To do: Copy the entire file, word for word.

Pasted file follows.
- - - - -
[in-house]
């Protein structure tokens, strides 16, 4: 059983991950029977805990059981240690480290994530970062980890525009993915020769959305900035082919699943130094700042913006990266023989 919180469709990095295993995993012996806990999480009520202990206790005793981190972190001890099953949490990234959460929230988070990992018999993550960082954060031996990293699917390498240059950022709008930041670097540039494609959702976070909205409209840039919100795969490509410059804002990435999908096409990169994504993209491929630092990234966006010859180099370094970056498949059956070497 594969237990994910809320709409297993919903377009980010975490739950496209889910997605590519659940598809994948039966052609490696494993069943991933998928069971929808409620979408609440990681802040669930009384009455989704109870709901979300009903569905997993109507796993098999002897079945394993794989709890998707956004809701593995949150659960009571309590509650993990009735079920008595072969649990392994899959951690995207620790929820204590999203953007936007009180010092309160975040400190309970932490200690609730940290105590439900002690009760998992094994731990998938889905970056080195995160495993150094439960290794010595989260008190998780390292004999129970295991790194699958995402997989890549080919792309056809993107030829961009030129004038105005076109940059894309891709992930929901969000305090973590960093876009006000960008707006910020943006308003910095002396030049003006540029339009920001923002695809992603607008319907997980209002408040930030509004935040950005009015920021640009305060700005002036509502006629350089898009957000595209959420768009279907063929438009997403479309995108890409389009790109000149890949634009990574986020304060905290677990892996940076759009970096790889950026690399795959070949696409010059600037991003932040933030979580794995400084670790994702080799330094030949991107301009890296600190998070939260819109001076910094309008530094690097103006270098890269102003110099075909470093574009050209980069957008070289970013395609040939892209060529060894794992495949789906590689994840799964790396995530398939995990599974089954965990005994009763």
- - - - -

[in-house]
């Protein structure tokens, strides 16, 4: 059983991950029977805990059981240690480290994530970062980890525009993915020769959305900035082919699943130094700042913006990266023989 919180469709990095295993995993012996806990999480009520202990206790005793981190972190001890099953949490990234959460929230988070990992018999993550960082954060031996990293699917390498240059950022709008930041670097540039494609959702976070909205409209840039919100795969490509410059804002990435999908096409990169994504993209491929630092990234966006010859180099370094970056498949059956070497 594969237990994910809320709409297993919903377009980010975490739950496209889910997605590519659940598809994948039966052609490696494993069943991933998928069971929808409620979408609440990681802040669930009384009455989704109870709901979300009903569905997993109507796993098999002897079945394993794989709890998707956004809701593995949150659960009571309590509650993990009735079920008595072969649990392994899959951690995207620790929820204590999203953007936007009180010092309160975040400190309970932490200690609730940290105590439900002690009760998992094994731990998938889905970056080195995160495993150094439960290794010595989260008190998780390292004999129970295991790194699958995402997989890549080919792309056809993107030829961009030129004038105005076109940059894309891709992930929901969000305090973590960093876009006000960008707006910020943006308003910095002396030049003006540029339009920001923002695809992603607008319907997980209002408040930030509004935040950005009015920021640009305060700005002036509502006629350089898009957000595209959420768009279907063929438009997403479309995108890409389009790109000149890949634009990574986020304060905290677990892996940076759009970096790889950026690399795959070949696409010059600037991003932040933030979580794995400084670790994702080799330094030949991107301009890296600190998070939260819109001076910094309008530094690097103006270098890269102003110099075909470093574009050209980069957008070289970013395609040939892209060529060894794992495949789906590689994840799964790396995530398939995990599974089954965990005994009763």